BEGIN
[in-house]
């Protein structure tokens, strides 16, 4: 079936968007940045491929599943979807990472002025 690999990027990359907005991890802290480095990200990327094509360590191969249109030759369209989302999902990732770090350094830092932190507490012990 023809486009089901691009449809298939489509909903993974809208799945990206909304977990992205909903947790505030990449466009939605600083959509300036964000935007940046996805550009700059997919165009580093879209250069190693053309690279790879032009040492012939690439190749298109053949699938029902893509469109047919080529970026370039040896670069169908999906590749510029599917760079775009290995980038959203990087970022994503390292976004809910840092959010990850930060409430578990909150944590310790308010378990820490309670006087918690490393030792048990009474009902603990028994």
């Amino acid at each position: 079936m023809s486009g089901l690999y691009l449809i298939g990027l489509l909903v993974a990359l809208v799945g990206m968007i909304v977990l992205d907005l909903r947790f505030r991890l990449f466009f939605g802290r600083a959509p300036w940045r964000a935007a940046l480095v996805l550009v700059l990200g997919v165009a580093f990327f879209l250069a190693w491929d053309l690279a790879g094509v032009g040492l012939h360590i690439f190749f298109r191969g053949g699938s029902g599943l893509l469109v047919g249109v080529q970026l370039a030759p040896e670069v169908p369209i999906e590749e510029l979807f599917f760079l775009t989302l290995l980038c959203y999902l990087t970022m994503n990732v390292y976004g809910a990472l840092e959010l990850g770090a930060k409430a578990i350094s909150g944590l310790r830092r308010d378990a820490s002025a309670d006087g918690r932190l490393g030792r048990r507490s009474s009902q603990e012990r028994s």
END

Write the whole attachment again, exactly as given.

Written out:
[in-house]
């Protein structure tokens, strides 16, 4: 079936968007940045491929599943979807990472002025 690999990027990359907005991890802290480095990200990327094509360590191969249109030759369209989302999902990732770090350094830092932190507490012990 023809486009089901691009449809298939489509909903993974809208799945990206909304977990992205909903947790505030990449466009939605600083959509300036964000935007940046996805550009700059997919165009580093879209250069190693053309690279790879032009040492012939690439190749298109053949699938029902893509469109047919080529970026370039040896670069169908999906590749510029599917760079775009290995980038959203990087970022994503390292976004809910840092959010990850930060409430578990909150944590310790308010378990820490309670006087918690490393030792048990009474009902603990028994």
């Amino acid at each position: 079936m023809s486009g089901l690999y691009l449809i298939g990027l489509l909903v993974a990359l809208v799945g990206m968007i909304v977990l992205d907005l909903r947790f505030r991890l990449f466009f939605g802290r600083a959509p300036w940045r964000a935007a940046l480095v996805l550009v700059l990200g997919v165009a580093f990327f879209l250069a190693w491929d053309l690279a790879g094509v032009g040492l012939h360590i690439f190749f298109r191969g053949g699938s029902g599943l893509l469109v047919g249109v080529q970026l370039a030759p040896e670069v169908p369209i999906e590749e510029l979807f599917f760079l775009t989302l290995l980038c959203y999902l990087t970022m994503n990732v390292y976004g809910a990472l840092e959010l990850g770090a930060k409430a578990i350094s909150g944590l310790r830092r308010d378990a820490s002025a309670d006087g918690r932190l490393g030792r048990r507490s009474s009902q603990e012990r028994s």